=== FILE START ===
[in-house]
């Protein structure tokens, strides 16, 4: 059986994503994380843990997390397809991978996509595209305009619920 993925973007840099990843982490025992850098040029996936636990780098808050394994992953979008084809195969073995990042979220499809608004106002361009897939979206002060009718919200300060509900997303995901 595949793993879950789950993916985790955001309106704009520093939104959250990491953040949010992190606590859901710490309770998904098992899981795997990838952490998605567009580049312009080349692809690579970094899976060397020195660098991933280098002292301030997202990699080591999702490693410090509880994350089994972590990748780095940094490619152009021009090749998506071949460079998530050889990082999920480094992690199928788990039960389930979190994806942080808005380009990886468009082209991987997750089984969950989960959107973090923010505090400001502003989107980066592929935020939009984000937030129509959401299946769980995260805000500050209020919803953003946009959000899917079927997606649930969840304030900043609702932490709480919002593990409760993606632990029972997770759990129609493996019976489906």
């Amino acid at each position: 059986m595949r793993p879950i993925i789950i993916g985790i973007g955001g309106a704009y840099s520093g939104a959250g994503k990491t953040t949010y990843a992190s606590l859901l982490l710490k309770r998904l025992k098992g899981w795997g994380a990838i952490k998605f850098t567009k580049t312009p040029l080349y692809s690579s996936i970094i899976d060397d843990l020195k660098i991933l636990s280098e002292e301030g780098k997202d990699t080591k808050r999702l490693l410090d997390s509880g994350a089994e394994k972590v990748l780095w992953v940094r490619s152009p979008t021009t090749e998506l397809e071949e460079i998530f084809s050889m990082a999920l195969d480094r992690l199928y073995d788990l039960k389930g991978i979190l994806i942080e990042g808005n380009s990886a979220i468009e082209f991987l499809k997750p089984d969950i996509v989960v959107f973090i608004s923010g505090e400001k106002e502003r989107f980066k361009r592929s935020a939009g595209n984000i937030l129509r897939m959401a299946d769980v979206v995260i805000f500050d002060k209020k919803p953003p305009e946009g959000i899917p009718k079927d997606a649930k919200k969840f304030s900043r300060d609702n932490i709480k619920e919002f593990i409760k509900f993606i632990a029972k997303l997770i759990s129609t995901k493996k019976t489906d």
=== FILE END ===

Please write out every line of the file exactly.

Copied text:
[in-house]
């Protein structure tokens, strides 16, 4: 059986994503994380843990997390397809991978996509595209305009619920 993925973007840099990843982490025992850098040029996936636990780098808050394994992953979008084809195969073995990042979220499809608004106002361009897939979206002060009718919200300060509900997303995901 595949793993879950789950993916985790955001309106704009520093939104959250990491953040949010992190606590859901710490309770998904098992899981795997990838952490998605567009580049312009080349692809690579970094899976060397020195660098991933280098002292301030997202990699080591999702490693410090509880994350089994972590990748780095940094490619152009021009090749998506071949460079998530050889990082999920480094992690199928788990039960389930979190994806942080808005380009990886468009082209991987997750089984969950989960959107973090923010505090400001502003989107980066592929935020939009984000937030129509959401299946769980995260805000500050209020919803953003946009959000899917079927997606649930969840304030900043609702932490709480919002593990409760993606632990029972997770759990129609493996019976489906």
């Amino acid at each position: 059986m595949r793993p879950i993925i789950i993916g985790i973007g955001g309106a704009y840099s520093g939104a959250g994503k990491t953040t949010y990843a992190s606590l859901l982490l710490k309770r998904l025992k098992g899981w795997g994380a990838i952490k998605f850098t567009k580049t312009p040029l080349y692809s690579s996936i970094i899976d060397d843990l020195k660098i991933l636990s280098e002292e301030g780098k997202d990699t080591k808050r999702l490693l410090d997390s509880g994350a089994e394994k972590v990748l780095w992953v940094r490619s152009p979008t021009t090749e998506l397809e071949e460079i998530f084809s050889m990082a999920l195969d480094r992690l199928y073995d788990l039960k389930g991978i979190l994806i942080e990042g808005n380009s990886a979220i468009e082209f991987l499809k997750p089984d969950i996509v989960v959107f973090i608004s923010g505090e400001k106002e502003r989107f980066k361009r592929s935020a939009g595209n984000i937030l129509r897939m959401a299946d769980v979206v995260i805000f500050d002060k209020k919803p953003p305009e946009g959000i899917p009718k079927d997606a649930k919200k969840f304030s900043r300060d609702n932490i709480k619920e919002f593990i409760k509900f993606i632990a029972k997303l997770i759990s129609t995901k493996k019976t489906d």